Helping Haiti's Children
By Susan Serrano
They wander amid the rubble. Lost, hungry, scared, emotionally numbed by all they have seen. It’s these images of Haiti’s children—the most fragile citizens of an already impoverished nation plummeted into full-blown crisis by January’s earthquake—that have mobilized well-meaning Americans to want to do something to help.
Rebecca Hackworth, director of social services for Dillon International, a non-profit adoption and humanitarian aid agency affiliated with Buckner International, is currently working in Haiti, helping Dillon’s sister agency, the Foundation for the Children of Haiti, with relief efforts at its orphanages, school and hospital in Port au Prince. She has witnessed firsthand the dangers posed to children. “There are children on the streets who don’t even know their last name. They are vulnerable and easy prey for evil purposes of all kinds.”
It’s a situation that wrenches the heart. The impulse to rescue is strong.
“Immediately following the earthquake in Haiti, the public reaction was that there would be scores of children coming over to America that would need a place to stay,” said Deniese Dillon, Dillon International’s co-founder and executive director. The agency, which offers international adoption opportunities in 10 countries, received thousands of calls and emails from families eager to open their homes to children who lost everything in the earthquake. “They really had good intentions and they were so caught up in the emotion of the moment.”
However, adoption is not an option in the immediate wake of the disaster. Time must be taken to determine if a child is truly orphaned by the earthquake, or temporarily separated from family members in the midst of the chaos. Then there are other alternatives, such as placement with extended family members or domestic adoption within Haiti, to be explored. “Generally speaking, removing children from their birth country should be a last resort,” Dillon said.
[caption id="attachment_2246" align="alignleft" width="200" caption="Rebecca Hackworth, director of social services for Dillon International, visited Haiti a few weeks after the earthquake and said, "there are children on the streets who don't even know their last name. They are vulnerable and easy prey ... ""][/caption]
When international adoption does become a possibility, it is a decision families should reach after careful analysis, never on an emotional impulse, Hackworth added. “Many people are moved by the disaster and think helping one child is a manageable thing to do. They have not always thought through their desire to be parents or the length and intensity of the international adoption process,” she said.
“International adoption includes background checks, home studies, verification of financial resources, meeting health and age criteria, the support of friends and extended family and the ability to take a lengthy initial leave from work to help the child attach to his new family. If you are adopting trans-racially, it also requires a willingness to make that child’s ethnic heritage something that is incorporated into your family traditions and earnestly celebrated,” Hackworth explained. “Helping a child deal with the many losses they have experienced is not an easy task. I doubt you will get a ‘thank you’ note from the child for your assistance, and they should not feel the need to provide one.”
There are other ways families can share their love with Haiti’s children, she added. “If you want to rescue someone, choosing a child sponsorship program that will enable their physical and educational needs to be met is an excellent alternative to help.”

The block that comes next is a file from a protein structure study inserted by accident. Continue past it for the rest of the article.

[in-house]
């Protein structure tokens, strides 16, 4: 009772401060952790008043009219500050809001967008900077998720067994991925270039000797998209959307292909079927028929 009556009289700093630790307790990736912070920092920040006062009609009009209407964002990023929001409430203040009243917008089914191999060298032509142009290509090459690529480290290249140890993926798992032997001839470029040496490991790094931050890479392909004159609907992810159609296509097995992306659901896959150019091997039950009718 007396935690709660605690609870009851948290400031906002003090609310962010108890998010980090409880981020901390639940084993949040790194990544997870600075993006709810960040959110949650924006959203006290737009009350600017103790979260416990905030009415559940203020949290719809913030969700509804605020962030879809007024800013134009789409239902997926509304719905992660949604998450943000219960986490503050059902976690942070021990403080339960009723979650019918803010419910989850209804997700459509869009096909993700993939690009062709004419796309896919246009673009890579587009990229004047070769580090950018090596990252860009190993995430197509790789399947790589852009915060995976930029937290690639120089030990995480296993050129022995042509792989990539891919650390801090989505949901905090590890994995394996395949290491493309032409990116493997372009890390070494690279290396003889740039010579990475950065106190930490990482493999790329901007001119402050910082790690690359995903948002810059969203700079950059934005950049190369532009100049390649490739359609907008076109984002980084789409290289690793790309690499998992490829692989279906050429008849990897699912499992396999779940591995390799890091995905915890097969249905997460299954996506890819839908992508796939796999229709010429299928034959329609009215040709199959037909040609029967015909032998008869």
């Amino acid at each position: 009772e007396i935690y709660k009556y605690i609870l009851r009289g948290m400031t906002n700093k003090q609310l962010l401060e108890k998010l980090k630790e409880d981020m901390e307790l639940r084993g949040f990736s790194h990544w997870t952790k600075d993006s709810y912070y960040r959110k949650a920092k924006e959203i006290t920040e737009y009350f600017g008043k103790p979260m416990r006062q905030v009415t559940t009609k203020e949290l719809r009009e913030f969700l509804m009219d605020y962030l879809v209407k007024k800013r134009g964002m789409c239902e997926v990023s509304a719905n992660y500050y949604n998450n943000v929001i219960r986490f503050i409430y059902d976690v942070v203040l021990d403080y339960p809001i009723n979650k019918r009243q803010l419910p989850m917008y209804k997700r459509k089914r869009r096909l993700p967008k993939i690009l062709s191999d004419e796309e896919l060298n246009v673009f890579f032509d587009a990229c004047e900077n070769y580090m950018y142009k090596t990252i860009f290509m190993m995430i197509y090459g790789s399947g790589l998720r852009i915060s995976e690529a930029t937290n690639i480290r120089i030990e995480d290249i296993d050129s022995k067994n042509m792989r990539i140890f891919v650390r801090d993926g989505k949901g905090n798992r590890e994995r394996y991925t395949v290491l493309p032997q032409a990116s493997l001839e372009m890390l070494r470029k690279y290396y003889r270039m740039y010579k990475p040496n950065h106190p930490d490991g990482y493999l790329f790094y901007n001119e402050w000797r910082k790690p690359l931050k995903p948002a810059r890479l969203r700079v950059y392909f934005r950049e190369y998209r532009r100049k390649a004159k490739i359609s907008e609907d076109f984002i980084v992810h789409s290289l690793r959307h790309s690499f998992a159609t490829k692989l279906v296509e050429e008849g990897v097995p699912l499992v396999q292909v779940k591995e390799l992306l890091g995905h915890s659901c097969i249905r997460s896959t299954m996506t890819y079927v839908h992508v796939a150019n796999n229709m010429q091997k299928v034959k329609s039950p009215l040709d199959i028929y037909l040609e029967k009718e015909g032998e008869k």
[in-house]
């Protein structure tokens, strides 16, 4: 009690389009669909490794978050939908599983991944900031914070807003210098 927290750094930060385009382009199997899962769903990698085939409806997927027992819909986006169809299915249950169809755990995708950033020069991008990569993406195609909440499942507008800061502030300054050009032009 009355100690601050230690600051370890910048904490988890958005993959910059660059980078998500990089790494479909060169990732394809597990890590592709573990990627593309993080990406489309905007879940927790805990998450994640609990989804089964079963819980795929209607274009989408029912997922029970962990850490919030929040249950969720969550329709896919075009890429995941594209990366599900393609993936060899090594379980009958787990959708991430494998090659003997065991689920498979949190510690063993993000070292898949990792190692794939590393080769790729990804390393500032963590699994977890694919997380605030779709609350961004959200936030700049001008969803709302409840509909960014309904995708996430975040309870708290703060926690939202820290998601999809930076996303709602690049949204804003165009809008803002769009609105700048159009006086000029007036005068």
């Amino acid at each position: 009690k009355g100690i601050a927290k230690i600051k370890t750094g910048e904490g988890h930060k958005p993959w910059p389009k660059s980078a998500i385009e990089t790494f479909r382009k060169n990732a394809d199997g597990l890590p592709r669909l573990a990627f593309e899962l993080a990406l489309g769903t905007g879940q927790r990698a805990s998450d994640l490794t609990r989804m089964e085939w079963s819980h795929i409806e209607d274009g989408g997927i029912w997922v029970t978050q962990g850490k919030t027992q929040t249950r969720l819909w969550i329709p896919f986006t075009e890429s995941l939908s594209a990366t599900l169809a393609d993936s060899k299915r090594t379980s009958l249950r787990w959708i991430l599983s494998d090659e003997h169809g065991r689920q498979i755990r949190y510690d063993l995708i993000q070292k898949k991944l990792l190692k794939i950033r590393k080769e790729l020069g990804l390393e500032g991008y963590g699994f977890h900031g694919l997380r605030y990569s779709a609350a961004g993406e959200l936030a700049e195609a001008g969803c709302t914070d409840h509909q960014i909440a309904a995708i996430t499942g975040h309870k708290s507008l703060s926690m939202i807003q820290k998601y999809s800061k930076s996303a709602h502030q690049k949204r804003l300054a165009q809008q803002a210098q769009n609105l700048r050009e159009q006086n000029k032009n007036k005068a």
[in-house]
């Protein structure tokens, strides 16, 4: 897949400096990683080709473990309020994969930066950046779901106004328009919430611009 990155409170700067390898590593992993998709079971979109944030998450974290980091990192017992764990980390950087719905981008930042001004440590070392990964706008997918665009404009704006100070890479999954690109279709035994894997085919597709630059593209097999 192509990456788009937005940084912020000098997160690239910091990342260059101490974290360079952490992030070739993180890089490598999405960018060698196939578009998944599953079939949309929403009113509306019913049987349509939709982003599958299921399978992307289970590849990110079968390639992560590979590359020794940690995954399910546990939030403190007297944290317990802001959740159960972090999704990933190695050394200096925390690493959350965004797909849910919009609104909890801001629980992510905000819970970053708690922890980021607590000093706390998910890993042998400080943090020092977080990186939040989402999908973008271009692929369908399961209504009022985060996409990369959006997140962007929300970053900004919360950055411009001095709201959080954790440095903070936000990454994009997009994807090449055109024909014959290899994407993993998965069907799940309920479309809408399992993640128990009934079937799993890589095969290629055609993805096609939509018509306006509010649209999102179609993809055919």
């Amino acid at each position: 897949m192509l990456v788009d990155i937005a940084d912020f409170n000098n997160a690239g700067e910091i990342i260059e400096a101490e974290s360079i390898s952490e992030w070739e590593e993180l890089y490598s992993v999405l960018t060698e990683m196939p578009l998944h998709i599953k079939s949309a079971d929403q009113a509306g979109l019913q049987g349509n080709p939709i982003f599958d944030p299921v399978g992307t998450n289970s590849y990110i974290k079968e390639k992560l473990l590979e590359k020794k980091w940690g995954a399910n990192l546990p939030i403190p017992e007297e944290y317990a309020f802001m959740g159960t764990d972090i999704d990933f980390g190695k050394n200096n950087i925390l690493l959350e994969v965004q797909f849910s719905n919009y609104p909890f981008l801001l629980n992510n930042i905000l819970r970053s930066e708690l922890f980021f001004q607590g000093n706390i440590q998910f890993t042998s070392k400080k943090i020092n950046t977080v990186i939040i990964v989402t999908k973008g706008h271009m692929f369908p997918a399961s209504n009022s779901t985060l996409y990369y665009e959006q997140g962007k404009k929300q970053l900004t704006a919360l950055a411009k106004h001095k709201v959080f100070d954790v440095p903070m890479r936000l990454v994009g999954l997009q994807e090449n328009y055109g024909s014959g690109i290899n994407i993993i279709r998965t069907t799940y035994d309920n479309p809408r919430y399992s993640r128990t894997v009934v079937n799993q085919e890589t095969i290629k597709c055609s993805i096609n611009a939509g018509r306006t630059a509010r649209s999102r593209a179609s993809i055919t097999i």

Families longing to reach out to Haiti’s children right now are urged to offer prayer support and to donate to reputable relief organizations that have well-established plans for meeting the needs of Haiti’s children, said Dillon, whose agency has provided humanitarian relief in the country for 20 years.
Together, Dillon and Buckner International have a long-term commitment to build a brighter future with the people of Haiti.
[caption id="attachment_2247" align="alignright" width="200" caption=""There’s an impulse for people to want to jump on a plane and do something but that is not always the best thing. If you want to help now, you need to empower agencies that are already established and working in Haiti to do the work unless you have skills that are needed today," said Randy Daniels, vice president of global operations for Buckner. "][/caption]
“Buckner's direction and purpose in Haiti is to help Haitian families rebuild their ability to care for their own children with the guidance and reinforcement of people from that country,” said Randy Daniels, Buckner’s vice president for global operations. “There’s an impulse for people to want to jump on a plane and do something but that is not always the best thing. If you want to help now, you need to empower agencies that are already established and working in Haiti to do the work unless you have skills that are needed today.”
With the long-range needs to be addressed in Haiti, occasions to help will abound for months to come, Dillon added. “If you are experiencing a true connection and calling to Haiti, there will be many opportunities to help. The needs will not go away any time soon.”
And for families whose hearts truly ache to add an orphaned child to their family, there are other international adoption programs open to new applicants today, said Dillon, adding that although the tragedy in Haiti inspires a sense of urgency, other countries also engage in a daily struggle to meet the needs of their children. “Every child that is in our care has had an earthquake or tsunami-type heartbreak in their lives. And long after the focus shifts from Haiti, the work of making a better life for homeless children everywhere will go on.”
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